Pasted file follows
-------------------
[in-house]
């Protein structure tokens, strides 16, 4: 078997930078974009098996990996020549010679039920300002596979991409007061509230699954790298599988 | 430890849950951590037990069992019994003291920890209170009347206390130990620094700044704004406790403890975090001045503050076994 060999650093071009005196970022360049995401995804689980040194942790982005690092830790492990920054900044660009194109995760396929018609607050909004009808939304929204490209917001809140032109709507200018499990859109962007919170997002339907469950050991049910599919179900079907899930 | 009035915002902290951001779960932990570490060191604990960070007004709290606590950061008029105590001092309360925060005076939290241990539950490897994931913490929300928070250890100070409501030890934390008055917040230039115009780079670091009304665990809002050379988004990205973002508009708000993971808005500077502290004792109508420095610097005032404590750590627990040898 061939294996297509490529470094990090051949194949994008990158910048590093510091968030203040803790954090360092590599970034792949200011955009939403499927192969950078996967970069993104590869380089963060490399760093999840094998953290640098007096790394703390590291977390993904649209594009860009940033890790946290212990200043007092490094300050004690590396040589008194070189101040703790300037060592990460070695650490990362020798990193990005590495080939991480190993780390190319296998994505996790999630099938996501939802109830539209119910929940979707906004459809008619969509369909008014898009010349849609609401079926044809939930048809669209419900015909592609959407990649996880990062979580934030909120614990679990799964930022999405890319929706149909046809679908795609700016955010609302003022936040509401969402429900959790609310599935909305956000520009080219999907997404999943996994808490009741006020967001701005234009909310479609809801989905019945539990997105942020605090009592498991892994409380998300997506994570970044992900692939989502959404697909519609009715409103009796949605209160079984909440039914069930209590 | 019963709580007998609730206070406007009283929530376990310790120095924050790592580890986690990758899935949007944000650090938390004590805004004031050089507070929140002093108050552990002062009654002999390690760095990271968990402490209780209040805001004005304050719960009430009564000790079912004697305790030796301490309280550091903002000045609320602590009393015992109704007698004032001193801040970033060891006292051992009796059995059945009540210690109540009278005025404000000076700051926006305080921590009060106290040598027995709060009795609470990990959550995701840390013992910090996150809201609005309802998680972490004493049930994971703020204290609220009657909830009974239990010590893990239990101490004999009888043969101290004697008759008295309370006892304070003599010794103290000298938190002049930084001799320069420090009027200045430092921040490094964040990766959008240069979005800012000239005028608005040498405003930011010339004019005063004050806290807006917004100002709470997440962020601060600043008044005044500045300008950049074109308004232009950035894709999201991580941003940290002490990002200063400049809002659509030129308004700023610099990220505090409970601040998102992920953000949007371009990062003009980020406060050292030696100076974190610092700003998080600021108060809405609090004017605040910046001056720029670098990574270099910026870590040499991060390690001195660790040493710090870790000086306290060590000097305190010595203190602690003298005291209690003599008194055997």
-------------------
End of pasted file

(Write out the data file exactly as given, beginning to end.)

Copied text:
[in-house]
């Protein structure tokens, strides 16, 4: 078997930078974009098996990996020549010679039920300002596979991409007061509230699954790298599988 | 430890849950951590037990069992019994003291920890209170009347206390130990620094700044704004406790403890975090001045503050076994 060999650093071009005196970022360049995401995804689980040194942790982005690092830790492990920054900044660009194109995760396929018609607050909004009808939304929204490209917001809140032109709507200018499990859109962007919170997002339907469950050991049910599919179900079907899930 | 009035915002902290951001779960932990570490060191604990960070007004709290606590950061008029105590001092309360925060005076939290241990539950490897994931913490929300928070250890100070409501030890934390008055917040230039115009780079670091009304665990809002050379988004990205973002508009708000993971808005500077502290004792109508420095610097005032404590750590627990040898 061939294996297509490529470094990090051949194949994008990158910048590093510091968030203040803790954090360092590599970034792949200011955009939403499927192969950078996967970069993104590869380089963060490399760093999840094998953290640098007096790394703390590291977390993904649209594009860009940033890790946290212990200043007092490094300050004690590396040589008194070189101040703790300037060592990460070695650490990362020798990193990005590495080939991480190993780390190319296998994505996790999630099938996501939802109830539209119910929940979707906004459809008619969509369909008014898009010349849609609401079926044809939930048809669209419900015909592609959407990649996880990062979580934030909120614990679990799964930022999405890319929706149909046809679908795609700016955010609302003022936040509401969402429900959790609310599935909305956000520009080219999907997404999943996994808490009741006020967001701005234009909310479609809801989905019945539990997105942020605090009592498991892994409380998300997506994570970044992900692939989502959404697909519609009715409103009796949605209160079984909440039914069930209590 | 019963709580007998609730206070406007009283929530376990310790120095924050790592580890986690990758899935949007944000650090938390004590805004004031050089507070929140002093108050552990002062009654002999390690760095990271968990402490209780209040805001004005304050719960009430009564000790079912004697305790030796301490309280550091903002000045609320602590009393015992109704007698004032001193801040970033060891006292051992009796059995059945009540210690109540009278005025404000000076700051926006305080921590009060106290040598027995709060009795609470990990959550995701840390013992910090996150809201609005309802998680972490004493049930994971703020204290609220009657909830009974239990010590893990239990101490004999009888043969101290004697008759008295309370006892304070003599010794103290000298938190002049930084001799320069420090009027200045430092921040490094964040990766959008240069979005800012000239005028608005040498405003930011010339004019005063004050806290807006917004100002709470997440962020601060600043008044005044500045300008950049074109308004232009950035894709999201991580941003940290002490990002200063400049809002659509030129308004700023610099990220505090409970601040998102992920953000949007371009990062003009980020406060050292030696100076974190610092700003998080600021108060809405609090004017605040910046001056720029670098990574270099910026870590040499991060390690001195660790040493710090870790000086306290060590000097305190010595203190602690003298005291209690003599008194055997």